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Don't repeat the mistake on page 847 of The Prayer Book . Here is what God really requires from the chosen people:
A series of essays in the Episcopal Church
So I need the language of the lament
October 3, 2010
I am lifting up my voice in a lament. “Cry aloud to the Lord! O wall of daughter Zion! Let tears stream down like a torrent day and night! Give yourself no rest, your eyes no respite! Arise, cry out in the night, at the beginning of the watches! Pour out your heart like water before the presence of the Lord! Lift your hands to him for the lives of your children, who faint for hunger at the head of every street.”
I am lifting up voice in this ancient song of mourning and despair and calamity because of the deaths of five young people: because of the deaths of Billy Lucas, Aposher Brown, Tyler Clementi, Seth Walsh and Raymond Chase. I am pouring out my heart like water before God because of these five children – who in the past month have killed themselves because they were attracted to persons of the same sex. I am lifting up my voice for the lives of these children, who fainted away to nothing because they were hungry for acceptance, for welcome, hungry above for all for a safe place to knit together the pieces of their identity into an adult self. That's the main work of adolescence, and these children were unable to complete that work because they believed that they could never find that safe place where their whole selves would be accepted and nurtured into adulthood. They believed the world was always going to be a hostile, dangerous and lonely place. And so they chose to end their lives instead. And that, my brothers and sisters, is worthy of a lament.
We know a lot about whining in our culture, and about complaining and in general about being irksome and hard to please. But the biblical lament is something different altogether. The lament expresses anger, grief, despair, hopelessness, raw human pain, bewilderment and a thousand other emotions all hurled heavenward to God. The lament rises, not out of a momentary indisposition, but out of great, life-changing catastrophe: “How lonely sits the city that once was full of people! How like a widow she has become, she that was great among the nations! Judah has gone into exile with suffering and hard servitude; she lives now among the nations, and finds no resting place; her pursuers have all overtaken her in the midst of her distress. The roads to Zion mourn, for no one comes to the festivals; all her gates are desolate, her priests groan; her young girls grieve, and her lot is bitter.”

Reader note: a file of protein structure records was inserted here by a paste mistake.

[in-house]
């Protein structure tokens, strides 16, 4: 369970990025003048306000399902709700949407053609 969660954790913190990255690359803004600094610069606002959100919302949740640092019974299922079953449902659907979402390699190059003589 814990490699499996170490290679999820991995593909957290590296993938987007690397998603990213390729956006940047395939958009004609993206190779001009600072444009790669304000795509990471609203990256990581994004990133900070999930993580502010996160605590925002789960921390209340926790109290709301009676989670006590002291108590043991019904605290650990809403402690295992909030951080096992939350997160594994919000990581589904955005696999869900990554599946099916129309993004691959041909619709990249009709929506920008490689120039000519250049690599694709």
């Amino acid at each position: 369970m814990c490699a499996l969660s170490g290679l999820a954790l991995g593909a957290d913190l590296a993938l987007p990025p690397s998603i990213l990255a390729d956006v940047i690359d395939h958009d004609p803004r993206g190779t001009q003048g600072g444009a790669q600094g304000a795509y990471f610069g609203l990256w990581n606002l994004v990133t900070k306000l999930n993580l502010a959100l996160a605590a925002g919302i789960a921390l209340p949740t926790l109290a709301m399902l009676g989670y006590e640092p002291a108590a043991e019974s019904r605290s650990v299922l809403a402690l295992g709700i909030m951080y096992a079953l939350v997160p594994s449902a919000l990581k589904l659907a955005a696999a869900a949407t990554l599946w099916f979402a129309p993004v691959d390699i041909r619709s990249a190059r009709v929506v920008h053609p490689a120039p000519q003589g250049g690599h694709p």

Israel turned to the lament when her own identity as a superpower in the ancient Near East was battered to dust by the greater military might of the Babylonian Empire. Israel had always believed she was special – destined to be great forever because Israel alone was favored by God. After all, Israel was God's covenant nation, the people chosen by God to be God's own possession, to enjoy safety and prosperity forever. When all that came crashing down 600 years before Christ was born, Israel had to start all over again building an identity from the new reality of exile, poverty and powerlessness. And the lament gave a voice to that new reality – a voice that still speaks when our own language for mourning just isn't inadequate.
I simply don't have the language to mourn five young people who, in the space of just a few weeks, all decided that they couldn't bear to be alive any longer. I don't have the language to grieve for five young people who endured harassment, physical threats, humiliation and countless other torments because they were identified as gay, bi-sexual or transgendered. I am powerless to express my sadness that human being have such capacity to be cruel, that human beings hunt in packs and prey on those who are weak, and I am beyond powerless to express my frustration that technology makes it wickedly easy to destroy someone's life with one click of a mouse.